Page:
- From my web-wide vision, it is indeed an exciting thing. There's few places on the web with a staff working to bring fresh content out like this. There's none that are doing it like HotWired. Each page is well designed and laid out. I love those icons!
- There is an interactive presence at HotWired too, albiet not as much as one would hope. The Threads area promises to be an exciting prototype of linkable, marked-up discussion - UseNet on steroids.
- HotTip: if you have a slow connection, and are looking to skip HotWired's opening imagemaps, you can use Threads to access most all of the content in HotWired. Or, try the HotWired text index, created by a user, not the magazine itself. If this page itself had a faster connection, it would be the superfly hookup!
- HotTip: if you are having trouble with registration, validation, authorization - if you can't get your HotWired account to work, try the cypherpunk account - password is also cypherpunk.
- HotWired will be a magnet for artists and writers who up till now have not seen the web as a viable vehicle for content. The roster of blue-chip advertisers speaks volumes about HotWired's commercial viability. Other magazines and media providers will try to duplicate HotWired. I don't think they could ever match the calibre of people involved in this enterprise and the energy behind it all. There was enough non-corporate energy to keep this thing cool through launch. They would need a lot of cool people and a lot of good energy and web karma to get them to where HotWired is.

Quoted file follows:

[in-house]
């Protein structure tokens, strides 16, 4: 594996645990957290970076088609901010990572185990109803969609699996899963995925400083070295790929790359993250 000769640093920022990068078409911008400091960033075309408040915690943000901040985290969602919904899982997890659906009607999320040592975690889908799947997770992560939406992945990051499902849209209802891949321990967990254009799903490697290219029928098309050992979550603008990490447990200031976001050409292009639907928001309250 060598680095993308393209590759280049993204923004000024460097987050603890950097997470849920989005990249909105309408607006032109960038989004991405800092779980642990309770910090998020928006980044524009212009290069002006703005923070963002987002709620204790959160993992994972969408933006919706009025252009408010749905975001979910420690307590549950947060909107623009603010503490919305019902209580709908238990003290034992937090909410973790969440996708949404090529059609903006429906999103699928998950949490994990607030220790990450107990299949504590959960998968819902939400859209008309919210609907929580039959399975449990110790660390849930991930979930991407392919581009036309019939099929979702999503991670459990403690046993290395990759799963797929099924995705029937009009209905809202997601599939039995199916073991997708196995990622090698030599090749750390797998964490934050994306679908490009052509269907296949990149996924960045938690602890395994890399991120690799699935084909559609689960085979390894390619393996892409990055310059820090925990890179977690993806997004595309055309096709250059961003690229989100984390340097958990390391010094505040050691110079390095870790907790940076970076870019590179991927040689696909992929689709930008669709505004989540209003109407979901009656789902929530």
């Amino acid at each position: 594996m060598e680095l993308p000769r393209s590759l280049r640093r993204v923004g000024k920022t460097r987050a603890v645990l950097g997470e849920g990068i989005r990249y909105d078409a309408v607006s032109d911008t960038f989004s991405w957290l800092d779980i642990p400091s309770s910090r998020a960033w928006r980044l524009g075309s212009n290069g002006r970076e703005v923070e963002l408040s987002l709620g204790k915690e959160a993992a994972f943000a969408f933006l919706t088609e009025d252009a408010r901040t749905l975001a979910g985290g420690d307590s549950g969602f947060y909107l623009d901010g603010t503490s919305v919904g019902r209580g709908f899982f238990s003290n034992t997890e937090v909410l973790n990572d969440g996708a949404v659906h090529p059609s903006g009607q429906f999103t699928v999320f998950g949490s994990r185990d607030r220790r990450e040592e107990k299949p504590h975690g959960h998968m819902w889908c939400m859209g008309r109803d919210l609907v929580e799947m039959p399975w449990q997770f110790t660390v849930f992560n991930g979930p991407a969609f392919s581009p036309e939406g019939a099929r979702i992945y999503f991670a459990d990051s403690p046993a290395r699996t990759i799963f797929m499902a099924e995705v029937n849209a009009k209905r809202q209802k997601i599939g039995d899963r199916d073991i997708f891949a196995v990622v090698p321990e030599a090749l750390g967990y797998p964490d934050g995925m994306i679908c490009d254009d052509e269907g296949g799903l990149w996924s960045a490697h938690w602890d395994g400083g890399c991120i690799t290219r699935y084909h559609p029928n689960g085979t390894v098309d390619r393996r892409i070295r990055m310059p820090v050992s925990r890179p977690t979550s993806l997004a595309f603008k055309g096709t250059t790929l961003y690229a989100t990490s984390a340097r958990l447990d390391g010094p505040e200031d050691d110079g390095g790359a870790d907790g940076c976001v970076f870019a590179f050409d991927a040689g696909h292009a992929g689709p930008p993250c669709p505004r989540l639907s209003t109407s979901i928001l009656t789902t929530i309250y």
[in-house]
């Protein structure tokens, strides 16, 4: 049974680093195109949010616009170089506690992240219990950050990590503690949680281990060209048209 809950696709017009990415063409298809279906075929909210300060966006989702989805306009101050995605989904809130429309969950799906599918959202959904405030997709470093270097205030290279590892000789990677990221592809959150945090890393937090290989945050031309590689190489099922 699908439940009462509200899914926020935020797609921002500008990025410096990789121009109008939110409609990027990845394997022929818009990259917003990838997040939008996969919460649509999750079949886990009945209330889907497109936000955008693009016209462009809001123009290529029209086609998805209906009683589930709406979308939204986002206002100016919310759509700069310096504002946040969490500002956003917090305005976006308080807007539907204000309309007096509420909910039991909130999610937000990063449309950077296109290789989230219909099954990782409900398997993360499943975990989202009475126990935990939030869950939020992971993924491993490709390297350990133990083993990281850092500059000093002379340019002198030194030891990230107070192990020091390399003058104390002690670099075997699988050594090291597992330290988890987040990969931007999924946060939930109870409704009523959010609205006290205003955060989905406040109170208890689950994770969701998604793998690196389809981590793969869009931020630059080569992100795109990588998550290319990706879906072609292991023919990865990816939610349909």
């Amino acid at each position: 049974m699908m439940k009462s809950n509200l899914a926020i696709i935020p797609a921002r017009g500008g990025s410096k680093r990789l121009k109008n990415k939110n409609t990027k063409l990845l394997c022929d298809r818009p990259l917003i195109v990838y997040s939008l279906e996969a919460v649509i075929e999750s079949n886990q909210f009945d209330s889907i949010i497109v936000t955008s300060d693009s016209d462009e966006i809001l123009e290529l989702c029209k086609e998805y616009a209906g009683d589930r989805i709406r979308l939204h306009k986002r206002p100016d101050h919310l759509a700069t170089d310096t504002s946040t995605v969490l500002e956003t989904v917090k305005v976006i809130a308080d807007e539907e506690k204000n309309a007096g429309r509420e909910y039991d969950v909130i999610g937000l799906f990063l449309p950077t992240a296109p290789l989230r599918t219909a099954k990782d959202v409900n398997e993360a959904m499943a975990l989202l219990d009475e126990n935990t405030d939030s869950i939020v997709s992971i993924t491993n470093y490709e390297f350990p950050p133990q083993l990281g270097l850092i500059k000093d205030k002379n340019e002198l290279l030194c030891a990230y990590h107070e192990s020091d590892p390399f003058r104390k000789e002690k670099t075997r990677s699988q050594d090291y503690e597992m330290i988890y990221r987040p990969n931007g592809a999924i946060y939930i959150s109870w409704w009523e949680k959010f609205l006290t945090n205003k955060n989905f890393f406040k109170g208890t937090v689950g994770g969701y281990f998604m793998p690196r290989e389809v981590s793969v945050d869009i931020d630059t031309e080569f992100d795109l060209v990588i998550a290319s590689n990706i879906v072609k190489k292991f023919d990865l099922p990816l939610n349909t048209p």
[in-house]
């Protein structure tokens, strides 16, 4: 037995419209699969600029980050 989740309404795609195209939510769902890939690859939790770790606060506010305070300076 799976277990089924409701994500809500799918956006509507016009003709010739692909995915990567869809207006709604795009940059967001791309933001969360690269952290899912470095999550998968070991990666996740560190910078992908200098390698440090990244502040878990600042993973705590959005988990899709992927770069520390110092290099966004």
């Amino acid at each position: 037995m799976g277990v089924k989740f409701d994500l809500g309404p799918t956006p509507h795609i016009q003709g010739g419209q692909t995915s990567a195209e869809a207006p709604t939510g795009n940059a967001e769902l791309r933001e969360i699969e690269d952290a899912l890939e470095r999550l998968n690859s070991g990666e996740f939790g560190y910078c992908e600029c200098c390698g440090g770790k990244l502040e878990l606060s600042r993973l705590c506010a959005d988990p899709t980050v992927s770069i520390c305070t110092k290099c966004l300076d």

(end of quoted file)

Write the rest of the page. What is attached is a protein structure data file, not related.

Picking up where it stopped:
- I don't see how HotWired can fail. In a way, it has already succeeded.
- Read a well-thought-out review of HotWired from the Interactive services alert, mentioned above.
- A few of the magazines and books owned by Time Warner have been coordinated at a web site called Pathfinder. Amazing, it's a web site made to look like a magazine. The front page could be a page in Time, with a huge imagemap graphic with blue words underlined in it. A strange hybrid indeed.
I was initially unimpressed by the site. Considering the resources at their disposal, it's not that slick. And some links still don't work for me (404 errors). Overall, I'm glad to see more information and resources on the web, especially something as newsworthy and up to date as a national news magazine. It is obvious that they are just testing the waters though - recycling old content to see how to manage publishing on the web.
I have heard tell that theirs is purely an experimental service - that as soon as they can easily charge, they will.
- Time Magazine
- This site provides an online version of this weeks edition of Time, a national news magazine somewhere between People and NewsWeek. There are covers and table of contents of back issues (be still my beating heart). Beyond the front page, most of the articles themselves are dry text on a page - no pictures, no charts, no nothing beyond simply the text from the magazine. Interesting what Time becomes without any visual stimulae - when it's straight Time-text on a screen...
- Daily News by Time
- This page features the latest word from the Time offices, updated at the end of the day. Covers world, nationwide, entertainment, net.wide, news. Each little blurb provides a link to the corresponding subject's bulletin board. They were a little late to integrate it into a daily update schedule, but now it has become more usable.
- Vibe Magazine
- These guys have already had a cool web site up for weeks now. I reviewed in September: "That hip magazine of urban music Vibe is online. They have set up a very web-savvy server with sounds, forms, articles, and imagemapped covers from the last couple issues. I'm excited about this site." I'm a little less enthused with it at this address, however, because the front links to Vibe didn't even work!